Millennials, born between 1980 and 1996, have been at the centre of the attention for the last decade. To the point that fashion even gave to this generation a colour: the famous Millennial Pink.  It is a sort of a grapefruit shade and apricotty salmon;  you might like it or not, but for a while, it was everywhere! We have learnt everything about this exciting and multitasking generation. A generation that through the decades has learnt to adapt to many changes. During the ’90s, they lived on their young skin, the shift from an analogue to a digital society. To the contrary, what one would expect, the following generation, the Digital Native GenZ prefers physical experiences. 

In 2020 Millennial are expected to be at the peak of their workforce, numerically speaking. It won’t last long, Generation Z or GenZ is picking up and fast, by 2030 they expect to be the 22% of the workforce, therefore a significant consumer group. 


//Digital Native GenZ vs Millennial

GenZ is a generation very different from that of their older siblings, the Millennials. GenZ, born between 1995 and early 2000, is incredibly inclusive and pragmatists. Digital Native GenZ prefers buying offline if compared to their Millennial siblings and their Baby Boomers parents. They reflect changes in several aspects of consumer behaviour and will have an ever-increasing impact on changing cultural and social norms. Therefore they will be critical influencers for the real estate retail business and the conceptualising of future cities, the design of our homes, buildings, and workspace. 


//Digital Natives

They never lived in a world without the Internet, so one would expect that they use their mobile phone for anything they do. That is not precisely true: while GenZ tends to use their phone to keep themselves well informed, they are a brick-and-mortar store generation. Enough of online, let’s experience something and live offline!

According to the National Retail Federation and IBM’s Institute for Business Value mentioned by Forbes, members of Generation Z are “digital natives”. They cannot remember, or never experience, what it was like to live with no access to the Internet. They are engaged users when it comes to browsing online but not when it comes to carrying out the actual buy. GenZ prefers to touch, to try on, to look with their eyes, switching back to digital by buying using their smartphone.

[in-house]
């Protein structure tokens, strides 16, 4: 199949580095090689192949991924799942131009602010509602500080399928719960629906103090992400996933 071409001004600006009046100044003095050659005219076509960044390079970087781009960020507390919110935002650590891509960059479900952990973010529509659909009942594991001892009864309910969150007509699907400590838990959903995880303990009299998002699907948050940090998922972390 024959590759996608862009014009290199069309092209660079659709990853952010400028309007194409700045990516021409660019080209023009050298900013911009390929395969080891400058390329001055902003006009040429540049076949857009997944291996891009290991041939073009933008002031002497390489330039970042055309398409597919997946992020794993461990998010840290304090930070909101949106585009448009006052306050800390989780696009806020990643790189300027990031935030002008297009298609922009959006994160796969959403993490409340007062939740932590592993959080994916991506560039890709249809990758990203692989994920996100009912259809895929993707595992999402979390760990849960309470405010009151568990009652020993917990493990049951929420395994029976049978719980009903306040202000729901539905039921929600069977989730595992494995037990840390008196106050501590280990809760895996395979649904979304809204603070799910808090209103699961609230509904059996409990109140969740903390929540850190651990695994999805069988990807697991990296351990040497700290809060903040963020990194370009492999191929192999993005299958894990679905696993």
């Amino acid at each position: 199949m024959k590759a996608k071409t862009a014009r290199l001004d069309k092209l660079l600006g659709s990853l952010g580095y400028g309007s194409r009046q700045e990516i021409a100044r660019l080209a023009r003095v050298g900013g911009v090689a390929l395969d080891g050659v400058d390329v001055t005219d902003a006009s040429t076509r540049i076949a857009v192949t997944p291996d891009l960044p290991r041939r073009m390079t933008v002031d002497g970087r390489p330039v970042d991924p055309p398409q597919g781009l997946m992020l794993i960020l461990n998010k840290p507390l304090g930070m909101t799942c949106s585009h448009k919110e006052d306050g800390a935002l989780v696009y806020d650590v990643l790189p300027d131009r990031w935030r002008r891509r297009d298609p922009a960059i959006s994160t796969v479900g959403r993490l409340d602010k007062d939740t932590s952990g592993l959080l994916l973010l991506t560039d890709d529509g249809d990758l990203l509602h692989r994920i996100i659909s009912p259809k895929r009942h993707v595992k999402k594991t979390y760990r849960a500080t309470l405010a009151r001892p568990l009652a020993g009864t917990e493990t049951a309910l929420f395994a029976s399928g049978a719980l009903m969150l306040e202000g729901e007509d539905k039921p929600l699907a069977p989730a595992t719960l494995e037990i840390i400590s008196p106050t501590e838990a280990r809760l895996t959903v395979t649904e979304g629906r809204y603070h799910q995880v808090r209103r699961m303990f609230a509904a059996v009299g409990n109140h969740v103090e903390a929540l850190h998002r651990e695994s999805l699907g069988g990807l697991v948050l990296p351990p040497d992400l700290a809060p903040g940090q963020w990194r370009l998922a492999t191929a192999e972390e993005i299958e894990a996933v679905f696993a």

Digital Native GenZ prefers physical experiences, and they are the next big consumer group. The more you know them and understand them, the more your brand will be able to entice them to enjoy what you have to offer. Pop-up events are unexpected events that can have a twofold purpose in this context: 

  • A pop-up is by itself an exciting happening, due to its brief lifespan. It will attract a broad public: take this opportunity for your brand to get in contact with this generation but also with the general public moved by the FOMO;
  • Through a pop-up event, you can start studying this influential generation. Gather all the information you need to begin implementing changes that will bring benefit in the short and long them. You will be ahead of the game when this generation is the biggest consumer group.


If you haven’t thought before in launching a pop-up, this might be a perfect opportunity! And if it sounds scary, remember that nothing new grows out of your comfort zone or your classical shop.


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